Terrorist Threats In Canada: Experts Say Government Needs To Take Further Action In Fight Against Terror

In 2015, the closure of Alaska Airlines Canada rendered an estimated 900 passengers in the affected Canadian province of British Columbia stranded overseas, with some of the stranded travellers enduring a 14-hour flight delay….

Terrorist Threats In Canada: Experts Say Government Needs To Take Further Action In Fight Against Terror

In 2015, the closure of Alaska Airlines Canada rendered an estimated 900 passengers in the affected Canadian province of British Columbia stranded overseas, with some of the stranded travellers enduring a 14-hour flight delay.

Alaska, while trying to smooth the troubled ride of these stranded travelers, took sharp criticism from the Manitoba, a party of Canada, whose government minister caused the closure to Alaska Airlines in the first place. The government of Manitoba failed to ensure people’s safety, and ultimately said it was satisfied with the response from Alaska Airlines. The fact that some airlines threatened legal action because of the inconvenience shows just how much the Canadian government has fallen behind the curve on its aviation safety standards.

The government of Canada has recently improved its aviation safety standards. The Canadian Ministry of Transport released regulations that would require all new and reconstructed aircraft flown in Canada to have an operational altitude of 5,000 feet, requiring a landing system for the cold, rain and fog. The new regulations, which go into effect in September 2019, have been welcomed by industry players. The rules have been implemented in part because of the swine flu pandemic that affected the country in 2009. According to the Foreign Affairs department’s Travel Advice Canada, the swine flu crisis affected British Columbia, Alberta, Manitoba, Quebec, and New Brunswick. Although there were no major airline accidents or deaths in Canada because of the pandemic, it did involve an increase in people flying due to travel cancellations, which represented a safety risk.

Canada has become a major player in the global travel industry, having surpassed Australia to become the third largest source of arrivals to the U.S. and the ninth largest destination for passengers traveling to the U.S. Canada is also the sixth largest supplier of travellers from the U.S. Visit Canada has urged Canadian visitors to avoid unhygienic travel sites due to a number of safety risks including conditions at aquatic parks, unfinished construction work at hotels, and unfinished infrastructure work at hotels.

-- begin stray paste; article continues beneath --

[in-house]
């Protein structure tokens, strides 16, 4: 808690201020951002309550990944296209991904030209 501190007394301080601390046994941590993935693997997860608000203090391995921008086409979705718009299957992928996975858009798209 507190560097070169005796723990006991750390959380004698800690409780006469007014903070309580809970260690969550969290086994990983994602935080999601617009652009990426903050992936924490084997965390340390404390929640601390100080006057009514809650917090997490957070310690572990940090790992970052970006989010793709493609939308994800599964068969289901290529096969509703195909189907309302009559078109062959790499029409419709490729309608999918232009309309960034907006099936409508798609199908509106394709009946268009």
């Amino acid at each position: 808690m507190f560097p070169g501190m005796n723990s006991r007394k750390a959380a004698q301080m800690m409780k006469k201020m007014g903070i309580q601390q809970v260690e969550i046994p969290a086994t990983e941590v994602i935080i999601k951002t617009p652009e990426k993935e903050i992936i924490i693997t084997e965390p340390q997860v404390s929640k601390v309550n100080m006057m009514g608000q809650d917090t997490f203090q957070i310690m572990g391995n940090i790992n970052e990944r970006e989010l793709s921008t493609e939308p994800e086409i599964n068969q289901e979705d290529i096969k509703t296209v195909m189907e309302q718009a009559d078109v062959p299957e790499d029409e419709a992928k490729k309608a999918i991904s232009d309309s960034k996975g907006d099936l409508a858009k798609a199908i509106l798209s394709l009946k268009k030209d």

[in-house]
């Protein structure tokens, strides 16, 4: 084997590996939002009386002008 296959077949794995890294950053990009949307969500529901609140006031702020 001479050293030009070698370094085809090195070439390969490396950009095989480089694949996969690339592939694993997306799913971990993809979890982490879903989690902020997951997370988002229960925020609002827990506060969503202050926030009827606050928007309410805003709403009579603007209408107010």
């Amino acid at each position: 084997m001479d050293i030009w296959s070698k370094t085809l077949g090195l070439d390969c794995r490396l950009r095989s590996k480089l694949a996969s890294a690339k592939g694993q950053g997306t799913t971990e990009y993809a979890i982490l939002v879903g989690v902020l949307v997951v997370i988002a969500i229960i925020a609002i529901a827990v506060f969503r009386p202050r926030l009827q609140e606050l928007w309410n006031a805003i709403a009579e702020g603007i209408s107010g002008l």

The surge in tourism to Canada has also drawn criticism in recent years from some environmental groups. The National Post reported that around 20 groups spoke out against the recent National Energy Board decision to approve TransCanada’s Keystone XL pipeline, called the “single most important project in the United States-Canada relationship since the [North American Free Trade Agreement].” They want the pipeline terminated.

A recent Canadian investigation into more than 250 companies and more than a dozen types of travel agents, has also highlighted the contribution made by Canadian tourism to the economy. According to the study, the country makes up 14 percent of the world’s tourism market but generates only 11 percent of travel-related employment. While Canada does not have the reputation that other tourist destinations, such as America, Europe, and Australia, have, it is also evolving into a more welcoming destination for American visitors.

In addition to the potential threat from pandemic of the swine flu pandemic in Canada, the country could be threatened by a ballistic missile threat, according to Ian Munday, who heads the national security, strategic issues and economic competition office at the Canadian Embassy in Washington, D.C. He believes that the government, at the federal level, is doing not enough to alert citizens of the potential threat from ballistic missiles. A report from the Aerospace Industries Association of Canada revealed in 2017 that, over the past 20 years, Canada has not taken full advantage of an invitation by President George W. Bush to improve its air-defence capability, which could have aided it in the event of a missile threat. Canadian officials do not view the threat of ballistic missiles as very serious. In response to a call for ballistic missile defense technology from the OECD in 2016, Canada showed some hesitation about being a missile shield nation.

Canada’s homegrown terrorist threat also needs to be better addressed, according to Colin Robertson, former Canadian ambassador to the United States and senior vice president and deputy chairman of the Canadian Global Affairs Institute. Canada has only a tiny surveillance operation and is afraid to place too much emphasis on doing something about it, according to Mr. Robertson. But, with American scrutiny of homegrown terrorism rising, Canadian authorities may soon be forced to take action.

Megan Steinberger is a lawyer based in New York, whose work focuses on national security, cybersecurity, human rights, and regulations.

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